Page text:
WARREN BOBROW is the On Whiskey columnist for OKRA. He grew up on a biodynamic farm in Morristown, New Jersey. He is a reluctant cocktail/wine writer and former trained chef/saucier.
A quick, yet highly focused tasting of the Macallan Single Malt Scotch vs. 2 offerings of Tennessee “Sipping” Whiskey
My old friend Becky once told me that she’d “rue the day” that I called Tennessee “sipping” whiskey bourbon. She said that only a “damned Yankee” would be confused enough to call Jack Daniel’s bourbon.
Tennessee “sipping” whiskey is not bourbon. The char, smoke, and charcoal filtering make Jack Daniel’s unique in the dichotomy of whiskey. There is the rub. The smoke, the char, and the power.
Macallan, on the other hand, is an extremely fine Scotch whisky. The most immediate difference between Tennessee whiskey and Scotch whisky is not that one is spelled with an e, and the other without- but the terroir, or taste of the place. Scotch just tastes different.
I recently received a bottle of Macallan whisky and set to comparing this benchmark 12 year old single malt whiskey against the very American slurp of whiskey. What I discovered is quite profound. The Tennessee whiskey is every bit as sumptuous and delicious as the kindred cousins from across the pond.
Jack Daniel’s Single Barrel Select
Notes of fire-toasted pecans give way to a smoky, peat-laden mid-palate. Flavors of sweet cream and sweet vanilla gelato enrobe your palate with sharper notes of scorched toffee and treacle pudding. This is a very sophisticated slurp of liquid American History. The finish goes on and on and right into the robust 94 proof finish. The price is usually about forty-five dollars and is worth every sip.
Gentleman Jack Rare Tennessee Whiskey
Lighter in color than the Single Barrel Select, this whiskey is more akin to a blended Tennessee whiskey. The high price is from a double application of the “Lincoln Country Process.” In other words, filtering the spirit through charcoal- twice for a more mellow taste. The barrels are charred and often make their way to Scotland at the end of the aging process. Like what you taste? It rests in the cask for about four years. Be prepared to fork over about twenty- five dollars for the pleasure.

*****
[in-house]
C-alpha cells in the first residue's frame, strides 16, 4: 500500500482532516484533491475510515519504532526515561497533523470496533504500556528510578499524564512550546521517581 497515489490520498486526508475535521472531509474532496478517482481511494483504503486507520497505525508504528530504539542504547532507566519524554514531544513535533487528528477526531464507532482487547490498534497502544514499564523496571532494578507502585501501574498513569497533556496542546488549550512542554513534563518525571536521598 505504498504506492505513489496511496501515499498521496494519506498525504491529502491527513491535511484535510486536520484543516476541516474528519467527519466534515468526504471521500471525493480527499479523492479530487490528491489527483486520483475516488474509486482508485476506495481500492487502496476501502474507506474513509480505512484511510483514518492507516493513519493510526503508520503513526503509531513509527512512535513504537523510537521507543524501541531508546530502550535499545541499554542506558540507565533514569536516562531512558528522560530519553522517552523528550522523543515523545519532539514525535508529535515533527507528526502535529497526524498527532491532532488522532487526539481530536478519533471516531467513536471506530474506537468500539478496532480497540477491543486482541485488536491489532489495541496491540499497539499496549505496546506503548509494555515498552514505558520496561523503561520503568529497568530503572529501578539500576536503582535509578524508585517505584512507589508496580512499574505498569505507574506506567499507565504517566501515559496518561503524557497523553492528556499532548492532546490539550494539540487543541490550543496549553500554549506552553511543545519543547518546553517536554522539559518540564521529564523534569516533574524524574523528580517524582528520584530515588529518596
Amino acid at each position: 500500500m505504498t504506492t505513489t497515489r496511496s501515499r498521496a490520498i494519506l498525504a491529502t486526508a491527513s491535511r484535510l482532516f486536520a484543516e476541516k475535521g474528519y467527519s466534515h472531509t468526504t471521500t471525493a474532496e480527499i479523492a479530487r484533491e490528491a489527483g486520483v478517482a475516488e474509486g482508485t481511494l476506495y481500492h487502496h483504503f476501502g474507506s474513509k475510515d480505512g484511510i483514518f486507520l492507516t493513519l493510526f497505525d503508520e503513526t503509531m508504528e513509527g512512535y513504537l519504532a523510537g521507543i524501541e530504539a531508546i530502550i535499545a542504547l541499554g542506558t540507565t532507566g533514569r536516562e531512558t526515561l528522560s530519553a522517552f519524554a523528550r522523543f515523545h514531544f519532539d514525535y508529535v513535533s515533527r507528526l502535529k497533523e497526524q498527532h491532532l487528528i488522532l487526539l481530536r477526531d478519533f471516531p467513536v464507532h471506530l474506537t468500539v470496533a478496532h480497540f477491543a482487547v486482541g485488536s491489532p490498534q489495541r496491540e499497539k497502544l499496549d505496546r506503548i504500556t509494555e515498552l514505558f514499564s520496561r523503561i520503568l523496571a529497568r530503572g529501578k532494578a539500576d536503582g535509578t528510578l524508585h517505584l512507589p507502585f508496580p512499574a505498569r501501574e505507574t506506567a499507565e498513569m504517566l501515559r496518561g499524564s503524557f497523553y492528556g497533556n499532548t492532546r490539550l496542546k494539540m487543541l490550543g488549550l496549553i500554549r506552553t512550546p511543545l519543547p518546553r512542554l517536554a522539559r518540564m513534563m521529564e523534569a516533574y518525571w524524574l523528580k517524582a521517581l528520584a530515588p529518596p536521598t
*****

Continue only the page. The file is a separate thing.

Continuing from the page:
Macallan Highland Single Malt Scotch Whiskey (12 year aged in Sherry Oak Casks from Jerez, Spain)
Pure lust is the first thing I taste when I drink Macallan Sherry Cask Scotch Whisky. The nose is smoke, peat and wet wool shorn from sheep accustomed to living outdoors. There is a fire burning in the fireplace in the cottage and it is a slow burning peat fire – smoldering and giving off little bursts of wet soil; charred wood; more wet wool; sweet toffee; and a lingering, charming, dried fruit finish. The Sherry nose is immediately apparent through the attack of sweet/spicy and the sophisticated elegance is long lasting in your glass. There is no doubt that this is Scotch whisky (spelled without an e) The taste of the place – oily, salty, and dripping with history – will stay on your palate for minutes, leading to hours to the eventual finish. Twelve years in the barrel only means one thing- a classic single malt passion. I wouldn’t say that I prefer the Scotch whisky to the Tennessee sipping whiskey. What I will say is that they are very similar in nose, follow, and finish. You can expect to pay about fifty dollars for the pleasure.
Which one is better? I’ll leave that to you.
I will say that the Single Barrel from Jack Daniel’s is world class in every way.